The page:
The ASTM round robin utilized four sealants that are typical of commercial materials: a silicone, modified polyester, an acrylic, and polyurethane. Speci­mens were provided to different laboratories. Each laboratory exposed the specimens according to the ASTM C1519-10 protocol and evaluated them after exposure via visual inspection. The specimens were fabricated by curing the sealant between two metal beams in the geometry shown in Fig. 1. This is simi­lar to the geometry specified in ASTM C719 [10]. The specimens were fabricated by one of the primary manufacturers of sealants and were arbitrarily identified by the letters A through D. Specimens of each type of sealant were obtained from one of the participants in the round robin. For each sealant, five replicate specimens were provided: two fresh specimens having no exposure history, and three specimens after exposure according to the round robin protocol.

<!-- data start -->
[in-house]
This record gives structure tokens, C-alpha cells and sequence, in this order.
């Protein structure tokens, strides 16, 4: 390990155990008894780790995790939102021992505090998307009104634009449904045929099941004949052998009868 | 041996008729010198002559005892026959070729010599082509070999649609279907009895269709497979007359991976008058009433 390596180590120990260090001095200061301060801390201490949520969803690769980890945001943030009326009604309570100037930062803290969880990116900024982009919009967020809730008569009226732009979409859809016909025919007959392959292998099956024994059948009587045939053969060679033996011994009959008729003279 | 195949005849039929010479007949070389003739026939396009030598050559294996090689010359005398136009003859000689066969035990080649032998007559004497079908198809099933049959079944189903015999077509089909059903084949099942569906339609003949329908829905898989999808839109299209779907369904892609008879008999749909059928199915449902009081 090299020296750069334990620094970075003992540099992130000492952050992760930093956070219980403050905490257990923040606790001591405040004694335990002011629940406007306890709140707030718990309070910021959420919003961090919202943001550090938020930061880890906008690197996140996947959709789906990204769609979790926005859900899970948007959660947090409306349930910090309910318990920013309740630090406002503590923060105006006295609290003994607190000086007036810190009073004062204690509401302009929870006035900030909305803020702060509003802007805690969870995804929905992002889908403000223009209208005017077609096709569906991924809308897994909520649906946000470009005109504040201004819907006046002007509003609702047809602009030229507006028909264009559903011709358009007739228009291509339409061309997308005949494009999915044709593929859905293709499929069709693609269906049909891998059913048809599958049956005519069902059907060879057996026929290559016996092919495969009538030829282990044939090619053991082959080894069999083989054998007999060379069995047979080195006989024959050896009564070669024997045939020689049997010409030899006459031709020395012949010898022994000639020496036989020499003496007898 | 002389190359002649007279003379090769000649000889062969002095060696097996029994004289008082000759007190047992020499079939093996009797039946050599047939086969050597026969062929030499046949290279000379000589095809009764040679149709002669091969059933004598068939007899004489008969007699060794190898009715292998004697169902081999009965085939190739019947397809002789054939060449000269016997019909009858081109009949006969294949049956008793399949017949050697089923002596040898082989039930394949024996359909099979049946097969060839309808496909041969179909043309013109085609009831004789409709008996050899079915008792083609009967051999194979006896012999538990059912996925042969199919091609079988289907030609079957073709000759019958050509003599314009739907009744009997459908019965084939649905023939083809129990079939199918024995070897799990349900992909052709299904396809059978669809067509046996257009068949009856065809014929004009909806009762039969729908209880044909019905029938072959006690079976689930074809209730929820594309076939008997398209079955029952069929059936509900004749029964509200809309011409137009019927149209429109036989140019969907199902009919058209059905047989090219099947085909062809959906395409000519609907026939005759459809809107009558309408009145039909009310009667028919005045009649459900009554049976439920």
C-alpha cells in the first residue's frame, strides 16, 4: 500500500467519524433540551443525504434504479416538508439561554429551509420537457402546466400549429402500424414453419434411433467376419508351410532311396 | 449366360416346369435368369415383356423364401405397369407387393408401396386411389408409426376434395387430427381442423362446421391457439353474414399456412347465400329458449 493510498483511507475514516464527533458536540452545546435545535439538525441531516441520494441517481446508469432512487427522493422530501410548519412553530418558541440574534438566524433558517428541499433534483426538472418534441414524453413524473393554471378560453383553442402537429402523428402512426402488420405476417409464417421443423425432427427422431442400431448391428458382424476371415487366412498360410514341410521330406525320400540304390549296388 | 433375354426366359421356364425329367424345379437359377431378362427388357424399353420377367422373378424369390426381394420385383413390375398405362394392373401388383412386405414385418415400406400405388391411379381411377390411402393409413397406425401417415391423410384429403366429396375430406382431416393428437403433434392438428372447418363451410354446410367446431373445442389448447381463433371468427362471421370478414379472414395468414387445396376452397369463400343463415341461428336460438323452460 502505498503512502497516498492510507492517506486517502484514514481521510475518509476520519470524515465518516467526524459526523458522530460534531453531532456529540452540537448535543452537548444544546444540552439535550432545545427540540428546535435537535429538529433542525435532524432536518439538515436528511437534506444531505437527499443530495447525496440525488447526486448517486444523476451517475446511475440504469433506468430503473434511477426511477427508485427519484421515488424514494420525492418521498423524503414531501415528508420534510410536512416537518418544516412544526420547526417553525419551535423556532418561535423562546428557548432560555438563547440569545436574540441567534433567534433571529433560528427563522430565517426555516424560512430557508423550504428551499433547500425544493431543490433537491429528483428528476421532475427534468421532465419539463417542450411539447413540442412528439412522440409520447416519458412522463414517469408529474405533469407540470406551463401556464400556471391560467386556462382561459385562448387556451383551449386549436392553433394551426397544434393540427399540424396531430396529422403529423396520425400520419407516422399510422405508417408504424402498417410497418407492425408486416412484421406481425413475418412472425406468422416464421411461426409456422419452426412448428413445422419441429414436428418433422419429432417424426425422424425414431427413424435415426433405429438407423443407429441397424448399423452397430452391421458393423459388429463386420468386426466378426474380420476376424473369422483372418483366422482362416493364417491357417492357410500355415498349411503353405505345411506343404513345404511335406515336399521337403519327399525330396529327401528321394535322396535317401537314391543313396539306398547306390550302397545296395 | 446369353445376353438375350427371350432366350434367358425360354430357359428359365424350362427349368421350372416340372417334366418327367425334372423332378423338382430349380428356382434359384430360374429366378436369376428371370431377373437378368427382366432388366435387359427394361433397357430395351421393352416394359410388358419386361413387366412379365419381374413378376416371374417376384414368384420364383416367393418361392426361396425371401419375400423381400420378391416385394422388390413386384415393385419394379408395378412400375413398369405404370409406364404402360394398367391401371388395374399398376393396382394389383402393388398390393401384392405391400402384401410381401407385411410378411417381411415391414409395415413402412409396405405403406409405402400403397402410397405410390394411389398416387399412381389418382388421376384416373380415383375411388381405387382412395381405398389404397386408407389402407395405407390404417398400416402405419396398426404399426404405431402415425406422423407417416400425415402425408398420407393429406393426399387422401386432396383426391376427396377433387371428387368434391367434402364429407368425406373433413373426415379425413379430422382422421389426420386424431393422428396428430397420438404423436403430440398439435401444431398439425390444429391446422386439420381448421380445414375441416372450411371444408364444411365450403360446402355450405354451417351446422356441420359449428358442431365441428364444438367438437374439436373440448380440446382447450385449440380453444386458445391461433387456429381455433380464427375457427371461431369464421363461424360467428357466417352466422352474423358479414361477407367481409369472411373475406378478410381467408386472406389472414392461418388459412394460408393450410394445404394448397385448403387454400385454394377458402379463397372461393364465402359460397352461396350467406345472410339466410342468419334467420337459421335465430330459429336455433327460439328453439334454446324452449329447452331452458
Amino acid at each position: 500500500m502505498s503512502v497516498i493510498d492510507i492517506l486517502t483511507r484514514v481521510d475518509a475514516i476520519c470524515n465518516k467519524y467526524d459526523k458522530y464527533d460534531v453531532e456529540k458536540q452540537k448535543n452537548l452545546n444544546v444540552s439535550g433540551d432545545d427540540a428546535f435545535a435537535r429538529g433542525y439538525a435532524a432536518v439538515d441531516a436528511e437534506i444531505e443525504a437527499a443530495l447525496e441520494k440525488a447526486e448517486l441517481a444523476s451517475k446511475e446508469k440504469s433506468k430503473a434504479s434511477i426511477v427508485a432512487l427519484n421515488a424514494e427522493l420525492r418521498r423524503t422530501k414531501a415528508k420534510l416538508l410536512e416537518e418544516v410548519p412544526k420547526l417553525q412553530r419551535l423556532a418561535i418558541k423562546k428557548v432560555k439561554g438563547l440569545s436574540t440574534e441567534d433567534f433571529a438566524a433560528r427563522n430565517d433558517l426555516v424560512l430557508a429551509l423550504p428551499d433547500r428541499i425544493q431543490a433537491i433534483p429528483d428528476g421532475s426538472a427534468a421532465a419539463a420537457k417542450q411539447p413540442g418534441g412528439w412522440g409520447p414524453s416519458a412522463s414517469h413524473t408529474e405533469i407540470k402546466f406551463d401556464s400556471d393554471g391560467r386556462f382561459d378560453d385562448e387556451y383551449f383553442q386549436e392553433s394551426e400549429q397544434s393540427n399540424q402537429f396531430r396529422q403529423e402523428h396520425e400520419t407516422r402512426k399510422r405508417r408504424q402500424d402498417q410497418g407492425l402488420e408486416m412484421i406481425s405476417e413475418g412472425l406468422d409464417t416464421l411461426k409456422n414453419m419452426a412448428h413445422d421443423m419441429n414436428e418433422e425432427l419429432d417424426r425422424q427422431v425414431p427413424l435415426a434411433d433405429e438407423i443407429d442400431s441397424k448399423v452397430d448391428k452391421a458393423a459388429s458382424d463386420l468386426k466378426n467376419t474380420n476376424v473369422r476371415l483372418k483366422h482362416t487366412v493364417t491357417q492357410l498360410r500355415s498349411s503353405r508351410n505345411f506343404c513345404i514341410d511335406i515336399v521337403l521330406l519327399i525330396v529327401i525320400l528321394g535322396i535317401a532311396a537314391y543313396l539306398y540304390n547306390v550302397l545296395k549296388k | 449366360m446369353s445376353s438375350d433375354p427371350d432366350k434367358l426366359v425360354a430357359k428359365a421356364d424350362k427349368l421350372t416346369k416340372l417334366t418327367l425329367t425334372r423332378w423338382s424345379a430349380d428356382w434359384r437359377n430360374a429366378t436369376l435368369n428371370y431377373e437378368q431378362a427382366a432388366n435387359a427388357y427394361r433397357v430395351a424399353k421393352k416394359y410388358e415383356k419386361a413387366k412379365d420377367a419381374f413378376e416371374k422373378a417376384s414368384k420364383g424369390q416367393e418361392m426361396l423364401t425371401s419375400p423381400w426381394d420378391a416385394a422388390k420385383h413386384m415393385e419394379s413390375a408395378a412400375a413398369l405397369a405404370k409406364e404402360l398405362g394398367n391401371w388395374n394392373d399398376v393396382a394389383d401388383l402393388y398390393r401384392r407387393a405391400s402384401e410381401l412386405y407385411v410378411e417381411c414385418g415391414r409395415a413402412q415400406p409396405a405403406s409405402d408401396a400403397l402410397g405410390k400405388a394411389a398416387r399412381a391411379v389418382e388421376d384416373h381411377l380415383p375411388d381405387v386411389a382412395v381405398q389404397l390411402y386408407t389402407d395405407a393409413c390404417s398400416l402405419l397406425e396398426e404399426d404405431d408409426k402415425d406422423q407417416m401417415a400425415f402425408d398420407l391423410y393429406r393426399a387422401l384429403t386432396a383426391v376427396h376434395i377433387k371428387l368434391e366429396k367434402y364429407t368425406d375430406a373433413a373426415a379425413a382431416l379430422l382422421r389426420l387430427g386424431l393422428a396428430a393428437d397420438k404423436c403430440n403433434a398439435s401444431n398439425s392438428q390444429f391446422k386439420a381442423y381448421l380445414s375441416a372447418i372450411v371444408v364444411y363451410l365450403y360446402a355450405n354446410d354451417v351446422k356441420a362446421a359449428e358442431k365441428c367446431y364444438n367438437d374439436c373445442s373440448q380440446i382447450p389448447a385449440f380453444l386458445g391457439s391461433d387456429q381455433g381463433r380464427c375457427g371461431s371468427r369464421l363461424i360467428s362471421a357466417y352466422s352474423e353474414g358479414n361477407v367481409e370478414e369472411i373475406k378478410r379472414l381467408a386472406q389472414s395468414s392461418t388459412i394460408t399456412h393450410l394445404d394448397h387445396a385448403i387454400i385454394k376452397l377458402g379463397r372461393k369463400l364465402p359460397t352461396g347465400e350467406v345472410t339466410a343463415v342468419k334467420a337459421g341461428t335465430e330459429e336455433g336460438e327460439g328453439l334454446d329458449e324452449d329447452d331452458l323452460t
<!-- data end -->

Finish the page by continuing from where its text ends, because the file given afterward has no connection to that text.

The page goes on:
The specimen geometry used here is a widely accepted industry standard; however, unlike the simple dog-bone geometry, the sealant is constrained where it is attached to the metal bars. Consequently, when stretched, the center region of the sealant can contract laterally, but the sealant adjacent to the metal bars cannot. This means that deformation is not uniform throughout the sample, and an apparent modulus calculated from these tests, Ea, will be different from that obtained in a simple tension test with a dog-bone specimen, E. It is customary to treat this difference by defining a parameter, S, known as the shape factor, where Ea = S x E. As the goal for the test procedure developed in this work is for com­parisons using a single geometry, these results will be presented in terms of Ea.